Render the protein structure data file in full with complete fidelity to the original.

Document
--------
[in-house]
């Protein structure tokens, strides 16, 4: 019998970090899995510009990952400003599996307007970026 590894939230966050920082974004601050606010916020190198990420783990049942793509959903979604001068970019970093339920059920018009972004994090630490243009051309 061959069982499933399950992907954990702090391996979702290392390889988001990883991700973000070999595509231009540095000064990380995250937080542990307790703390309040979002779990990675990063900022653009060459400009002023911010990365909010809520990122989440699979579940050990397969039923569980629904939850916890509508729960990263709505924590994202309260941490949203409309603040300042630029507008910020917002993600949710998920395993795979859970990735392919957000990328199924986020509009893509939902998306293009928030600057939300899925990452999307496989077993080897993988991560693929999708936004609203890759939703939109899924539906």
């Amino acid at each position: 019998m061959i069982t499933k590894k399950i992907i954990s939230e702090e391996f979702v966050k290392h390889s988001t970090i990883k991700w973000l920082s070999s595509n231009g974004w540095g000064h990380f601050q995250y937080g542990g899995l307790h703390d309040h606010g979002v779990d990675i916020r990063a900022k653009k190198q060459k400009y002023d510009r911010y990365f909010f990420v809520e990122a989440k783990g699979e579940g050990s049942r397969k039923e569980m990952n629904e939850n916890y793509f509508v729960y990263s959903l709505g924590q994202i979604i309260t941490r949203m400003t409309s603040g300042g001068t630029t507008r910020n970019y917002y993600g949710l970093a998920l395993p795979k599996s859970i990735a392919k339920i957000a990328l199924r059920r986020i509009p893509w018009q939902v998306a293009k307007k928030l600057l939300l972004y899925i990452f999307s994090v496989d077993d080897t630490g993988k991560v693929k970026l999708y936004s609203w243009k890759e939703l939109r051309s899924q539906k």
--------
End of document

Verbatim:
[in-house]
């Protein structure tokens, strides 16, 4: 019998970090899995510009990952400003599996307007970026 590894939230966050920082974004601050606010916020190198990420783990049942793509959903979604001068970019970093339920059920018009972004994090630490243009051309 061959069982499933399950992907954990702090391996979702290392390889988001990883991700973000070999595509231009540095000064990380995250937080542990307790703390309040979002779990990675990063900022653009060459400009002023911010990365909010809520990122989440699979579940050990397969039923569980629904939850916890509508729960990263709505924590994202309260941490949203409309603040300042630029507008910020917002993600949710998920395993795979859970990735392919957000990328199924986020509009893509939902998306293009928030600057939300899925990452999307496989077993080897993988991560693929999708936004609203890759939703939109899924539906």
């Amino acid at each position: 019998m061959i069982t499933k590894k399950i992907i954990s939230e702090e391996f979702v966050k290392h390889s988001t970090i990883k991700w973000l920082s070999s595509n231009g974004w540095g000064h990380f601050q995250y937080g542990g899995l307790h703390d309040h606010g979002v779990d990675i916020r990063a900022k653009k190198q060459k400009y002023d510009r911010y990365f909010f990420v809520e990122a989440k783990g699979e579940g050990s049942r397969k039923e569980m990952n629904e939850n916890y793509f509508v729960y990263s959903l709505g924590q994202i979604i309260t941490r949203m400003t409309s603040g300042g001068t630029t507008r910020n970019y917002y993600g949710l970093a998920l395993p795979k599996s859970i990735a392919k339920i957000a990328l199924r059920r986020i509009p893509w018009q939902v998306a293009k307007k928030l600057l939300l972004y899925i990452f999307s994090v496989d077993d080897t630490g993988k991560v693929k970026l999708y936004s609203w243009k890759e939703l939109r051309s899924q539906k």